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Physics LibreTexts

23.5: Transformers

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  • The electric power generated in power stations is transmitted using high-voltage transmission lines, typically with voltages above \(300000\text{V}\) for long distances. However, that voltage is not usable in our households, as our appliances expect a voltage around \(120\text{V}\) (or \(\220\text{V}\) in Europe). Transformers use electromagnetic induction to transform one alternating voltage into another. Figure \(\PageIndex{1}\) illustrates a transformer.

    Figure \(\PageIndex{1}\): A transformer converts a primary alternating voltage, \(∆V_{p}\), to a secondary alternating voltage, \(∆V_{s}\). The magnetic flux produced in one coil is transmitted by an iron core to the secondary coil, where a different voltage is induced, depending on the ratio of the number of windings in each coil.

    The transformer has two coils, the “primary” and the “secondary”, with different numbers of loops, \(N_p\), and \(N_s\), respectively. The coils are wrapped around an iron core, which can transmit the magnetic flux generated in the primary coil to the secondary coil. In the transformer, an alternating voltage, \(\Delta V_p\), is applied to the primary coil, and transformed into the desired voltage, \(\Delta V_s\), in the secondary coil.

    The current in the primary coil creates a magnetic field. Those field lines are transmitted by the iron core into the second coil. A voltage is only induced in the secondary coil if the magnetic flux through the secondary coil changes with time. Thus, transformers only work with alternating voltages, so that the magnetic field created by the primary coil changes continuously. Both coils will have the same magnetic flux, \(\Phi_B\), through them, since they have the same area. The voltage in the primary coil is given by Faraday’s Law: \[\begin{aligned} \Delta V_p = N_p \frac{d\Phi_B}{dt}\end{aligned}\] as is the voltage in the secondary coil: \[\begin{aligned} \Delta V_s = N_s \frac{d\Phi_B}{dt}\end{aligned}\] Since the flux (and thus its time-derivative) are the same in both coils, we can isolate the time-derivative in each equation to obtain the relationship between the voltages in the two coils: \[\begin{aligned} \frac{\Delta V_p}{N_p}&=\frac{\Delta V_s}{N_s}\\ \therefore \Delta V_s &= \frac{N_p}{N_s}\Delta V_p\end{aligned}\] Thus, with a transformer, one simply needs to set the ratio of the number of loops in each coil in order to transform one voltage into another.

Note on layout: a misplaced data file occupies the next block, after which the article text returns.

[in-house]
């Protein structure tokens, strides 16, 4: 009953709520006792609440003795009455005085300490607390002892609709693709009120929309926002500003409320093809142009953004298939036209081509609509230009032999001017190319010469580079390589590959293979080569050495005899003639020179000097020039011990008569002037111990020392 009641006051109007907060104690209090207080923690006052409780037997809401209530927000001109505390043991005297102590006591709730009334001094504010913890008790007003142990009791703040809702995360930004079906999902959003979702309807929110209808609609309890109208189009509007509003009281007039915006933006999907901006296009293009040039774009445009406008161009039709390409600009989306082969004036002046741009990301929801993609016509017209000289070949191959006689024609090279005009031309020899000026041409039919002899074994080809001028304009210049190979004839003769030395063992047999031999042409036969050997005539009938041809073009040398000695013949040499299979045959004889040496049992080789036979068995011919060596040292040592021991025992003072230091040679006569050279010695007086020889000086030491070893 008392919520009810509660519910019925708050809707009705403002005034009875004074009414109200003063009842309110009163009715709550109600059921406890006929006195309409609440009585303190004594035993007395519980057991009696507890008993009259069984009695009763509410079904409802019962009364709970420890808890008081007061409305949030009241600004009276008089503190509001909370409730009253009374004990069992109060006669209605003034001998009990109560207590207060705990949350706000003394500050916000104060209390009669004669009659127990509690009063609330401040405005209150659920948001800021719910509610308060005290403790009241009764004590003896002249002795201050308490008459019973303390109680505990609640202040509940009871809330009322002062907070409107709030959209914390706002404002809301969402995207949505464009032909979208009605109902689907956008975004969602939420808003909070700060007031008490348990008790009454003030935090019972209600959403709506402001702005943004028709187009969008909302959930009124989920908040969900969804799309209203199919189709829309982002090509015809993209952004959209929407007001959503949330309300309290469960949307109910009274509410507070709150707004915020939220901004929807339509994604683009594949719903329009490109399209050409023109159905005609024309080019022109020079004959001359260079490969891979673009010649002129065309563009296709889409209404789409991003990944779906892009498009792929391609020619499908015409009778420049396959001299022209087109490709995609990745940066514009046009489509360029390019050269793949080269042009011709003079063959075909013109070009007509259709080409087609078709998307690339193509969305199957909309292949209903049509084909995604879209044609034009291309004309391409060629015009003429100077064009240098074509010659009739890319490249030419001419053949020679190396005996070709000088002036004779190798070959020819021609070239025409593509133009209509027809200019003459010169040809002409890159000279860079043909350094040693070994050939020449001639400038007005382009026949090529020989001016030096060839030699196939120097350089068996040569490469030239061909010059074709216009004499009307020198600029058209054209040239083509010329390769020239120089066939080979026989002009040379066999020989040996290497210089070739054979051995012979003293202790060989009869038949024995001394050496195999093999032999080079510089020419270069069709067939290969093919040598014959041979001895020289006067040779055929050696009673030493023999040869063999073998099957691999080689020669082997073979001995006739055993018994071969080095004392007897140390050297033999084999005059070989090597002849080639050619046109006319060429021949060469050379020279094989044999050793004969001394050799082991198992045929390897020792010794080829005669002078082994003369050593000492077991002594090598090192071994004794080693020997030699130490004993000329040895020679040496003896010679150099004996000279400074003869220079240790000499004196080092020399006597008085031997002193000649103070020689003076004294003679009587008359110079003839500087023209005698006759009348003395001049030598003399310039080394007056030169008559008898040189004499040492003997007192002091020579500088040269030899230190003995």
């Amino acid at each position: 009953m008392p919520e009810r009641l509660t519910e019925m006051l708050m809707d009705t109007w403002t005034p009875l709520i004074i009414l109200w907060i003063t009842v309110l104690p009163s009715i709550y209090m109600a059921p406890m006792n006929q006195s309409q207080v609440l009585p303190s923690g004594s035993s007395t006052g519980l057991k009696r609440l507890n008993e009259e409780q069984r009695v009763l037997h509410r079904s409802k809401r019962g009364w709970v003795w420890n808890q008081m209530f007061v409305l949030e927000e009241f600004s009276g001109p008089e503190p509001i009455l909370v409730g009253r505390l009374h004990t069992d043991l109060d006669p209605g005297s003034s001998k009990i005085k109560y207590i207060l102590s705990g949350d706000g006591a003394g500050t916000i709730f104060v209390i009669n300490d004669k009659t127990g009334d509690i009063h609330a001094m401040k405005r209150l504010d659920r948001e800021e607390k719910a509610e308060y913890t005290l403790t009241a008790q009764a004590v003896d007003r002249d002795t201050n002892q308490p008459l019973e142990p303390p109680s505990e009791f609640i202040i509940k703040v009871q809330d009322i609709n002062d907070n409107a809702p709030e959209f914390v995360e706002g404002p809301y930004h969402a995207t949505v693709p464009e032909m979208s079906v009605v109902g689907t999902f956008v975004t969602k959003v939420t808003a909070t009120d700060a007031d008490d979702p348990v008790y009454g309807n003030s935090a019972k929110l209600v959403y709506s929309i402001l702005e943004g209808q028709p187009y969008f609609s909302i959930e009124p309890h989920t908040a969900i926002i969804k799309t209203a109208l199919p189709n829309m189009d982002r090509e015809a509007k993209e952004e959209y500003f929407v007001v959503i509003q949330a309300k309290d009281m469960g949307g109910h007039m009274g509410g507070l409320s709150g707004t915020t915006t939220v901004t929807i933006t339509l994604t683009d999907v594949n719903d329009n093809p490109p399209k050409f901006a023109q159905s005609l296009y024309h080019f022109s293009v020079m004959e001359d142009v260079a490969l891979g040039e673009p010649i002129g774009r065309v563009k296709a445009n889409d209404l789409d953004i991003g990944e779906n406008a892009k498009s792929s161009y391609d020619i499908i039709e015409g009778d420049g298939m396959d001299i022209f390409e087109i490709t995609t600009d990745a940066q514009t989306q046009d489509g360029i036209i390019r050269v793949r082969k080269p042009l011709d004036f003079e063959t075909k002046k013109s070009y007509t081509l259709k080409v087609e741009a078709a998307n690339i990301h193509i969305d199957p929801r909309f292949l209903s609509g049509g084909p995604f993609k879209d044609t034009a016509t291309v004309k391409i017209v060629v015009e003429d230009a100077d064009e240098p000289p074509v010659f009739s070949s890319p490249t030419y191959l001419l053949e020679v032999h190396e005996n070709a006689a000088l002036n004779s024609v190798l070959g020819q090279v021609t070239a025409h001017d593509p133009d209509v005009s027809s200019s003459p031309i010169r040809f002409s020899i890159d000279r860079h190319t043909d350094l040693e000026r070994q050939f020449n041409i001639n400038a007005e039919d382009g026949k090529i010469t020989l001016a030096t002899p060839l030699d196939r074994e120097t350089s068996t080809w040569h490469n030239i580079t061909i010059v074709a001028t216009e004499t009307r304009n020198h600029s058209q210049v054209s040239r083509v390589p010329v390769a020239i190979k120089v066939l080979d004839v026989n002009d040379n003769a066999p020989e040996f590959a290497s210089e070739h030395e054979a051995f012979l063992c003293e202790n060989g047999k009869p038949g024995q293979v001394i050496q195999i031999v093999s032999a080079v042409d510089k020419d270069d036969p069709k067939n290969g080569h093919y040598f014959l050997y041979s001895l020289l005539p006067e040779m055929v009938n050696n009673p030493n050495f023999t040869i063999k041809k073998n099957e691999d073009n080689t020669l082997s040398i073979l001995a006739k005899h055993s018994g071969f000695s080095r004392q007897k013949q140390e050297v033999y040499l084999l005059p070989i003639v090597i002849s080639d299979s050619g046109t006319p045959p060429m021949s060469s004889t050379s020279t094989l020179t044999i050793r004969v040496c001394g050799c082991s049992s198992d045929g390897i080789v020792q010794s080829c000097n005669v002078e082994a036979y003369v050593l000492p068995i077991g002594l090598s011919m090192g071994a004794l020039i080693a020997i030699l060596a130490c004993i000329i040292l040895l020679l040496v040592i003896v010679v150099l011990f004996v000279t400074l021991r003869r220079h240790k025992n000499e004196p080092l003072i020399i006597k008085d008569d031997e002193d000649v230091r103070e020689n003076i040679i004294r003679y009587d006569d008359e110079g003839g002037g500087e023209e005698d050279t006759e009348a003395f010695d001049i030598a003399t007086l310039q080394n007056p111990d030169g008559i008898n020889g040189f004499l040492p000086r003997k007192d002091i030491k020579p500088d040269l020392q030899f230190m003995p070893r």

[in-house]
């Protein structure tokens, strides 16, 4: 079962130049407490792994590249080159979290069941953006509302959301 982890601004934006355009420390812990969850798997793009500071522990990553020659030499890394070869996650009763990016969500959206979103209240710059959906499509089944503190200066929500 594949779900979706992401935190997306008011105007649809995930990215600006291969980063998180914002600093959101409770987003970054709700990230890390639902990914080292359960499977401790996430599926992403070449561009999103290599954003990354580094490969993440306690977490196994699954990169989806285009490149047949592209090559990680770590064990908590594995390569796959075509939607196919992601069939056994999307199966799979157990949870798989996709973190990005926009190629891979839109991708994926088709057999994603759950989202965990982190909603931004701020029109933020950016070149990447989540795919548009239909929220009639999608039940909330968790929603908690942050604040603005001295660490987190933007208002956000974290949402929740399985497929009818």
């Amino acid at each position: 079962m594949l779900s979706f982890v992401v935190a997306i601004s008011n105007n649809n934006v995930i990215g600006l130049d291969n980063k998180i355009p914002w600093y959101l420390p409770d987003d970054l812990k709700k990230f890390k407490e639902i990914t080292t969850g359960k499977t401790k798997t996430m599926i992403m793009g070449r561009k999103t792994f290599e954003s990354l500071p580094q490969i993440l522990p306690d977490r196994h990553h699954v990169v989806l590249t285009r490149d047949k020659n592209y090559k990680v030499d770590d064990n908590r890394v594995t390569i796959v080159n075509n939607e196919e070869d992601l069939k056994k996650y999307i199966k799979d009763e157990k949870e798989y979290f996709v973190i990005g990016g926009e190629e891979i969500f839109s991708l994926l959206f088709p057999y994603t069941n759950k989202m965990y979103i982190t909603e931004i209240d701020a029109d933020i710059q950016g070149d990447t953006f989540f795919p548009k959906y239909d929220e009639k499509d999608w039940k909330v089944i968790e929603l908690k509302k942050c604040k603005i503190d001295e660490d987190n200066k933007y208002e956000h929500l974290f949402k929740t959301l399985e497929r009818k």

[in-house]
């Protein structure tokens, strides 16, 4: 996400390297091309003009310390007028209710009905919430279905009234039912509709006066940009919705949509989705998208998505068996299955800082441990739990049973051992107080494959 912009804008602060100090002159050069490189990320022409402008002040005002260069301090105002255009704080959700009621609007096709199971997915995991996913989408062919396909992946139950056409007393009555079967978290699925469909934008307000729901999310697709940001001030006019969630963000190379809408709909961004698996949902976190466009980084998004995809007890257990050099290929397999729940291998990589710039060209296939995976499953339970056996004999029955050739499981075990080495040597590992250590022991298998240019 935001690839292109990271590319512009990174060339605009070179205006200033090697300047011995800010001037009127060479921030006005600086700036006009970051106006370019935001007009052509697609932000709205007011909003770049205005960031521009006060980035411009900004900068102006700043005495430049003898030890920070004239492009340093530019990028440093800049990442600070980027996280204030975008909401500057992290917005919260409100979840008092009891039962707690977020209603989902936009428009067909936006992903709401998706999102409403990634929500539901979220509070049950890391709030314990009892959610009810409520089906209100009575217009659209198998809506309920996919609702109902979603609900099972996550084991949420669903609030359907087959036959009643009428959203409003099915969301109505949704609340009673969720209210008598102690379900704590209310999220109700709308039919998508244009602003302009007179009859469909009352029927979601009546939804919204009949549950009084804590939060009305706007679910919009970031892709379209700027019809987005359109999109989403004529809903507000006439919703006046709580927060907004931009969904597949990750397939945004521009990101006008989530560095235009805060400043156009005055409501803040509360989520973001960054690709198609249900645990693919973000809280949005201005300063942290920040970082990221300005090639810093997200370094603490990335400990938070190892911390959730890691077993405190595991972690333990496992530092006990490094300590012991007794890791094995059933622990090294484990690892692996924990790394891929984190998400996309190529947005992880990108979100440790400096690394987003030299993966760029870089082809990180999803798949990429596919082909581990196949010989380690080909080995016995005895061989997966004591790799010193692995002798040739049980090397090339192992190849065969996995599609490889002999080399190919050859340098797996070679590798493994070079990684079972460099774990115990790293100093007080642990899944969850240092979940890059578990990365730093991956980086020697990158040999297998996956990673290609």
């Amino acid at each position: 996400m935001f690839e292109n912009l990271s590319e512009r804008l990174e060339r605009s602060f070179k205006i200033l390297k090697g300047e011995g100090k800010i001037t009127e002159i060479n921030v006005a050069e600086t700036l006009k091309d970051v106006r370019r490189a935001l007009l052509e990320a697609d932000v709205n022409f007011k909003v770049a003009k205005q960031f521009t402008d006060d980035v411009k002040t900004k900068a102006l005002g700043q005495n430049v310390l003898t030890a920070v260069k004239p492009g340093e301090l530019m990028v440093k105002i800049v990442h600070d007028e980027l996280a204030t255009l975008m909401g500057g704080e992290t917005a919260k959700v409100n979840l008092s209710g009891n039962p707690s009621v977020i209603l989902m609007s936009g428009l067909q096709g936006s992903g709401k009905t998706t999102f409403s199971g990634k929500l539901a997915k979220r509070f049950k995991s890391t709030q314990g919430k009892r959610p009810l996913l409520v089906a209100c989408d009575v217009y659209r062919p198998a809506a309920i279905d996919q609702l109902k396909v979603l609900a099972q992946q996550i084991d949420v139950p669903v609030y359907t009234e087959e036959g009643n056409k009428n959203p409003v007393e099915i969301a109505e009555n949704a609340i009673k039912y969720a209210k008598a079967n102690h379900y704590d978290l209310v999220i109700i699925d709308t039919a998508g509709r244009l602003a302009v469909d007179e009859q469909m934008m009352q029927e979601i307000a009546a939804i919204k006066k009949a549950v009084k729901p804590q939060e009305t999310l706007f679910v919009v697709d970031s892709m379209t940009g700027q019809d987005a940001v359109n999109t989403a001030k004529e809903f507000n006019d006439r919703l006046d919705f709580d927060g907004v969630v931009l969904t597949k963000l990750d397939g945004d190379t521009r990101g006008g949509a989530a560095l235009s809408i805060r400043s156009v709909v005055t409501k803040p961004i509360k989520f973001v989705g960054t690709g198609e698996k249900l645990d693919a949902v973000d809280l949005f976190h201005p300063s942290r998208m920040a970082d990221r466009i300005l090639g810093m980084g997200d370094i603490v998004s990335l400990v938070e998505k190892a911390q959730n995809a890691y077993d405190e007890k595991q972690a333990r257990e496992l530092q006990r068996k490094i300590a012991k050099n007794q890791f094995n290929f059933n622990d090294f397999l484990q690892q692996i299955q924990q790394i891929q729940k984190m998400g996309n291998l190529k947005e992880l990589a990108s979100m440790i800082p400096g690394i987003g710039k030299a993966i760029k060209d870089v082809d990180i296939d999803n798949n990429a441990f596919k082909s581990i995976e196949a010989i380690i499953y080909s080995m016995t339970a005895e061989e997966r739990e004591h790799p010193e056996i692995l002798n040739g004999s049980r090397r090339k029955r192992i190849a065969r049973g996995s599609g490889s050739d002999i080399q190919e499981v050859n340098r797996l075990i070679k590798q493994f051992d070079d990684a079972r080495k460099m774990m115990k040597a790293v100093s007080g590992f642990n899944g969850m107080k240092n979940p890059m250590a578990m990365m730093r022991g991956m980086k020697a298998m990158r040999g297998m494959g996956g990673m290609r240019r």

Exercise \(\PageIndex{1}\)

    Which coil in Figure \(\PageIndex{1}\) has the highest voltage?

    1. The one with the most loops.
    2. The one with the least loops.

    Exercise \(\PageIndex{2}\)

    Which coil in Figure \(\PageIndex{1}\) will have the highest current?

    1. The one with the most loops.
    2. The one with the least loops.
    3. Not enough information to tell.

    Example \(\PageIndex{1}\)

    A power plant produces energy at rate of \(P=150\text{kW}\), and wishes to transmit this power as efficiently as possible to a town. The power lines between the power plant and the town have a resistance of \(R=0.5\Omega\). Compare the amount of power dissipated in the transmission lines depending on whether the power is transmitted through a voltage of \(300000\text{V}\) or \(300\text{V}\).


    We model the transmission of power from the power plant to the town using the circuit shown in Figure \(\PageIndex{2}\).

    We do not know the resistance of the town, but we can still calculate the power that is dissipated in the transmission lines that have a total resistance of \(R=0.5\Omega\). The power plant produces power, \(P\), and transmits it through the lines at a potential difference, \(\Delta V\), resulting in a current, \(I\): \[\begin{aligned} P &= I\Delta V\\ \therefore I &= \frac{P}{\Delta V}\end{aligned}\] The current, \(I\), will dissipate power in the lines at a rate of: \[\begin{aligned} P_{line} = I^2 R = \frac{P^2}{\Delta V^2}R\end{aligned}\] With the two different voltages, this corresponds to: \[\begin{aligned} P_{line}&=\frac{P^2}{\Delta V^2}R=\frac{(150\times 10^{3}\text{W})^2}{(300000\text{V})^2}(0.5\Omega)=0.1\text{W}\\ P_{line}&=\frac{P^2}{\Delta V^2}R=\frac{(150\times 10^{3}\text{W})^2}{(300\text{V})^2}(0.5\Omega)=125000\text{W}\\\end{aligned}\] Thus, when the power is transmitted at low voltage, more than 80% is dissipated in the transmission lines, whereas an insignificant fraction is dissipated when the power is transmitted at high voltage. This is why we need transformers.